Hello again. Ready for the big picture view so you can plan accordingly? What’s really going on out there…?
I often like to review things I’ve said in this newsletter previously; it helps me stay on track. This from April of this year:
“In past letters, I’ve explained the importance of ignoring all the opinion and just letting the market itself tell us what it’s going to do next- it’s called ‘Dow Theory’ (long time readers will recall me using this technique to predict a significant fall when the Dow went below 7470 on this advance- quickly after it sunk a thousand points). From this point of view, something very interesting happened recently.
From the high in this rally of 8131 on the Dow, it sunk back again to 7500ish before rising again. NOW, IF it closes this week back above 8,131, it’s extremely likely (it’s never guaranteed) that the rally will resume.
We now know this prophecy worked out and you could have made significant profit from the fact. But what next?
The Dow Theory still points to further upside in this rally but this has not yet proven itself to be anything other than an upward correction in a bear market.
Those that cite last March as the ‘bottom’ and the starting point of a brand new bear market, are saying this is a first in history and that ‘this time it’s different’ (always a worrying term).
If history is a guide, March was NOT the bottom. Why? Because new bull markets don’t rocket up like this; they are born from black pessimism and most of all, LOW VALUES. I’m talking about stocks with P/Es of 5 and under that pay dividends of over 6%! We saw nothing like this in March.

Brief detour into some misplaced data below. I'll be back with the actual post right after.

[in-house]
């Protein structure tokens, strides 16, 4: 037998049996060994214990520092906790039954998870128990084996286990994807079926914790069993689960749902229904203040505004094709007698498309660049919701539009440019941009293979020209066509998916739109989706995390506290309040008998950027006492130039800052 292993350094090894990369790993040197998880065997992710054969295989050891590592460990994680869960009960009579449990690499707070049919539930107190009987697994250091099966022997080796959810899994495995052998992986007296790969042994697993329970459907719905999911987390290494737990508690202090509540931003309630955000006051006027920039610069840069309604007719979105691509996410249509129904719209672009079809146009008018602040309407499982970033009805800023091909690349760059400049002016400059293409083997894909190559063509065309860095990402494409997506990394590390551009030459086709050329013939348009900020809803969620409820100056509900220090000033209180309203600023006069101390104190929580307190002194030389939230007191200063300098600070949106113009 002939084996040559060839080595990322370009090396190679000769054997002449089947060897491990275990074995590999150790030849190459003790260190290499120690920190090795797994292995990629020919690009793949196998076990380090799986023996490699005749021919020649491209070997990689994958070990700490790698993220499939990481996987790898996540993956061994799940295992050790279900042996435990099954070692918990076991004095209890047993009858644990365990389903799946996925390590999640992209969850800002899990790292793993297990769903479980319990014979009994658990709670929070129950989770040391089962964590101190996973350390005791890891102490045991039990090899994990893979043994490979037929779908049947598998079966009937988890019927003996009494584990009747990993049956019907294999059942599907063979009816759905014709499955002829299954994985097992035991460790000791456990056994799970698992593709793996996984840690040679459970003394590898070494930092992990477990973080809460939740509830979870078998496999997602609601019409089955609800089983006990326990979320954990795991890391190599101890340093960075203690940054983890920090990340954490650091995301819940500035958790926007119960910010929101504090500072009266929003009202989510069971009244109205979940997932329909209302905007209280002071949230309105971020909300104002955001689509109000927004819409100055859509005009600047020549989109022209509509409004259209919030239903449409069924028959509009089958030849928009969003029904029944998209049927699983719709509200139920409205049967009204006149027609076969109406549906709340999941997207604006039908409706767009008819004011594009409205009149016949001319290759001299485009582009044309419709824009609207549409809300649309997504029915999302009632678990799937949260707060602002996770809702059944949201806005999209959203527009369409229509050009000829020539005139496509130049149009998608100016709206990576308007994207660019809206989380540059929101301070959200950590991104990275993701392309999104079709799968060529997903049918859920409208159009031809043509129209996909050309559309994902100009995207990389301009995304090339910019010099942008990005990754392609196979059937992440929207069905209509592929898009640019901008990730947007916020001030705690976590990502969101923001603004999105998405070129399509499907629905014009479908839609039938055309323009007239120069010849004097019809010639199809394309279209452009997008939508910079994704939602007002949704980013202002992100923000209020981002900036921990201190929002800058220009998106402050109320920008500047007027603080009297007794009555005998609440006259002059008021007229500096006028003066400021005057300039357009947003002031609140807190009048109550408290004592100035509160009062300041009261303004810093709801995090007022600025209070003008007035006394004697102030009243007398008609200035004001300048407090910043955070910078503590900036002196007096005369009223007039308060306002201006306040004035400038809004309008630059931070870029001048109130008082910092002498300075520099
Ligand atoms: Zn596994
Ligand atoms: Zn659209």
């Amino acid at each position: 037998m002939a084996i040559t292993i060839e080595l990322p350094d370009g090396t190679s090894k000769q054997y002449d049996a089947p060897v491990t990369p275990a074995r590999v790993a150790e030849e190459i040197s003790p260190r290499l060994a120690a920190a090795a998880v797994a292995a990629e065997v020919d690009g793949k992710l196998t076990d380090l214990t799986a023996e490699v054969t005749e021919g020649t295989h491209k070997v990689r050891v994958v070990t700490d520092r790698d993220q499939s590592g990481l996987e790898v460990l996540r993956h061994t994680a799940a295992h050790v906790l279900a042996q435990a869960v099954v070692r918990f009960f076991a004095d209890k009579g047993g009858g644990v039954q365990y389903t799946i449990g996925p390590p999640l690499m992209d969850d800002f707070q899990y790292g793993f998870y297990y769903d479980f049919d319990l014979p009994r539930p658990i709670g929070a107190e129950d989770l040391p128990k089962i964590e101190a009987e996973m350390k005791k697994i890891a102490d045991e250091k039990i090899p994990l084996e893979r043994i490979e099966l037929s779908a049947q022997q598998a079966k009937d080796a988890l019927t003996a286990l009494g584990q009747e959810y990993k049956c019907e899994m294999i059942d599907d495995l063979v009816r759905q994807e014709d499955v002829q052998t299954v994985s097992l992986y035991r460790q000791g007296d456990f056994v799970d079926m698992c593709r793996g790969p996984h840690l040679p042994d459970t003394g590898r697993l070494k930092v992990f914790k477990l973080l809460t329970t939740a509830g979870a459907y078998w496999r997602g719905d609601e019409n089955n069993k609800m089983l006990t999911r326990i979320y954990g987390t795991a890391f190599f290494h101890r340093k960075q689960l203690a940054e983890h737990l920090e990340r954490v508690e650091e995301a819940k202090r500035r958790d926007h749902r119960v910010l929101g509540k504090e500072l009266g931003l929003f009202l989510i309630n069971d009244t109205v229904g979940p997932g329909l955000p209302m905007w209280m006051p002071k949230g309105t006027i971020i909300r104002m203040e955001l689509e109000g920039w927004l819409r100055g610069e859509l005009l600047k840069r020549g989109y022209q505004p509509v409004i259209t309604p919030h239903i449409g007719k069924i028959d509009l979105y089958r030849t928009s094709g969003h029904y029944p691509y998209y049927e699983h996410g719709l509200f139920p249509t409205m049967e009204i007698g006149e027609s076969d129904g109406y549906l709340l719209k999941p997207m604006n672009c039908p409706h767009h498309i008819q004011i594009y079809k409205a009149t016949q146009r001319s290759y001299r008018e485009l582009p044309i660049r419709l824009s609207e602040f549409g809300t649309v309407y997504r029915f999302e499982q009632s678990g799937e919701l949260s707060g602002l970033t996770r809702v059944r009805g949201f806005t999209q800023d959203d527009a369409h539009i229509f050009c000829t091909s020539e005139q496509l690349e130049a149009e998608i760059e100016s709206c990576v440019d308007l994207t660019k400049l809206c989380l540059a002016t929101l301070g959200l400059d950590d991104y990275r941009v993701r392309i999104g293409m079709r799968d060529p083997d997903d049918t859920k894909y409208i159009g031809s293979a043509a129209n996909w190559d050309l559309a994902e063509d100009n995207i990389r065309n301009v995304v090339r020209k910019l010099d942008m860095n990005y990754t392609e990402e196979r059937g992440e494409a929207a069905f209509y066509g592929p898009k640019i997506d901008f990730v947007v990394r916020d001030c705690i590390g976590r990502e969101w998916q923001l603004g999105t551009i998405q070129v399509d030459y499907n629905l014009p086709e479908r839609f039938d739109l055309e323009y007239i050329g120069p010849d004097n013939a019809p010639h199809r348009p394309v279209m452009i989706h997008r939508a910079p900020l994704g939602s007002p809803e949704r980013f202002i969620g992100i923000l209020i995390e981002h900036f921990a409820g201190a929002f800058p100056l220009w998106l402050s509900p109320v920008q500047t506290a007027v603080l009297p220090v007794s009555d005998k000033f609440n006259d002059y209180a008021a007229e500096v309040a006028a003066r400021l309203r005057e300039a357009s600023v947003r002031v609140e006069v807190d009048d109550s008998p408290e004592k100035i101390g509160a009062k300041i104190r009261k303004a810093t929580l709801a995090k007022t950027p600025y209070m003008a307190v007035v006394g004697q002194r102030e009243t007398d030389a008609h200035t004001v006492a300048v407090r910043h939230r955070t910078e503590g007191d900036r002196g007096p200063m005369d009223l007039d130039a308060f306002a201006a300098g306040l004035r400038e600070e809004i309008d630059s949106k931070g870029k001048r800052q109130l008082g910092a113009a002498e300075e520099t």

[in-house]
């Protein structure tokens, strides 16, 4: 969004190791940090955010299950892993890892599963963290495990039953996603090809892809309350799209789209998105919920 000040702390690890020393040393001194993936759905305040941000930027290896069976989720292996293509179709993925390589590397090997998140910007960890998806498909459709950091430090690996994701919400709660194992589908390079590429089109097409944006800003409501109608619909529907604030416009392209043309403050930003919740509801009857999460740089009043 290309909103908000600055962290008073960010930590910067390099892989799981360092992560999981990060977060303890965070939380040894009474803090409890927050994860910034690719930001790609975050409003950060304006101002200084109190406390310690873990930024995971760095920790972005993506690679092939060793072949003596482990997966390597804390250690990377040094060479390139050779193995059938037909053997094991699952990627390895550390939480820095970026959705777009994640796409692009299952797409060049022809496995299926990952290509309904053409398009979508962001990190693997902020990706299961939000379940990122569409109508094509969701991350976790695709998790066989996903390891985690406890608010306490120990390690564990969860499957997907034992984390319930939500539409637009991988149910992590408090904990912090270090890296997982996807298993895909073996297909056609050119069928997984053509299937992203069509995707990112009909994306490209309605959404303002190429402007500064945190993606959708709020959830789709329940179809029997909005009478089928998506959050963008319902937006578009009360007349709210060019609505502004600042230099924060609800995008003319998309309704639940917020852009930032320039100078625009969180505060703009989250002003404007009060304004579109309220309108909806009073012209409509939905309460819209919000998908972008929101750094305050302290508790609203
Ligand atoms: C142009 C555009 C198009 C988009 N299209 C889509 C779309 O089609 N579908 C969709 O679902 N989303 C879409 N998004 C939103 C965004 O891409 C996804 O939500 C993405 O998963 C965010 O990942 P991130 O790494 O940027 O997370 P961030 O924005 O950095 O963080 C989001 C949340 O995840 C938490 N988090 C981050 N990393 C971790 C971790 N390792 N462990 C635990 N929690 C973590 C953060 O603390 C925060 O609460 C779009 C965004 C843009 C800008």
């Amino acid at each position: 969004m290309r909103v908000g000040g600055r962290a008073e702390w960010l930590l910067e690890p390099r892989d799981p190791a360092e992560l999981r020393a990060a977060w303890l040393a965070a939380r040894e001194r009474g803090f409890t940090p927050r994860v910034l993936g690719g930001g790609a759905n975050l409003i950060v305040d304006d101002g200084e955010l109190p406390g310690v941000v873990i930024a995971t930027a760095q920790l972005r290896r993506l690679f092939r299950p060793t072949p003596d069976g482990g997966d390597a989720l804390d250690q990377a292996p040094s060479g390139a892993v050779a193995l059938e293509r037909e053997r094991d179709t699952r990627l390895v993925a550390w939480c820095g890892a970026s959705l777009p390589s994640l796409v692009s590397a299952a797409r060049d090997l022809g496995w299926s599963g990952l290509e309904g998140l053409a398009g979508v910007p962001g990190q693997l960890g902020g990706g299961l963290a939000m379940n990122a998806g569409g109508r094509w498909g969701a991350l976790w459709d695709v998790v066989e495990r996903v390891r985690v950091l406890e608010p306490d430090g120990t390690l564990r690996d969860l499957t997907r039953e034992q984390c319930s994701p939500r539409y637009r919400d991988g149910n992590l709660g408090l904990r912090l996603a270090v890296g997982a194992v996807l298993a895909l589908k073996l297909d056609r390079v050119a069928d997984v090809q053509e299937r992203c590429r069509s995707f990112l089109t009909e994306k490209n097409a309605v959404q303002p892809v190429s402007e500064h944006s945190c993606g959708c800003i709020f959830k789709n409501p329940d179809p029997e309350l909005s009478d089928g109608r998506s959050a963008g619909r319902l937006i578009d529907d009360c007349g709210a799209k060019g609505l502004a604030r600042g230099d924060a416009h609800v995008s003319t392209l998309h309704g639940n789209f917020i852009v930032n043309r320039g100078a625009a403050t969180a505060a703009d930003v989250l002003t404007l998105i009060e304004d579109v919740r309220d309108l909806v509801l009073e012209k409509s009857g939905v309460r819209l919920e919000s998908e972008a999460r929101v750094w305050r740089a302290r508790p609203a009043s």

There’s 3 possible scenarios which we’ll look at in turn:
1. This turns into a brand new bull market (a la 1982)
Nothing is impossible, but at this time, this scenario seems implausible, contrary to what the herd are saying.
Several factors are working in unison against this outcome: high unemployment, more deleveraging in the financial system, housing inventory not leveling until mid-2010 at the earliest and continued deflation.
2. The market levels off and wanders around, slowly grinding down values (a la 1975)
This would be based on continued government intervention to fight the bear market by spending taxpayers money, borrowing and printing their way out resulting in the ultimate destruction of the dollar.
This is emerging as an increasingly likely situation; bobbing in and out of recession for a decade as in Japan in the nineties.
3. The market crashes beneath the March lows within a year and the bear market resumes with vengeance (a la 1930)
While we can easily see a fall in markets very soon that may even violate the March lows, government response will be swift. They will throw more money at failing companies, banks and real estate. The main difference between now and 1930 from an economy stand-point, is government intervention.
“It’s already conventional wisdom this year that China is rescuing the world economy as her voracious appetite for commodities rebounds after falling off a cliff in Q4. The country has spent about $586 billion since November on infrastructure spending, pushing up the prices of raw materials through the roof since March.
Yet according to Horseman Capital in London, China’s demand for crude oil actually declined 2.9% over the first six months of the year. Isn’t that statistic surprising?” – Eric Roseman.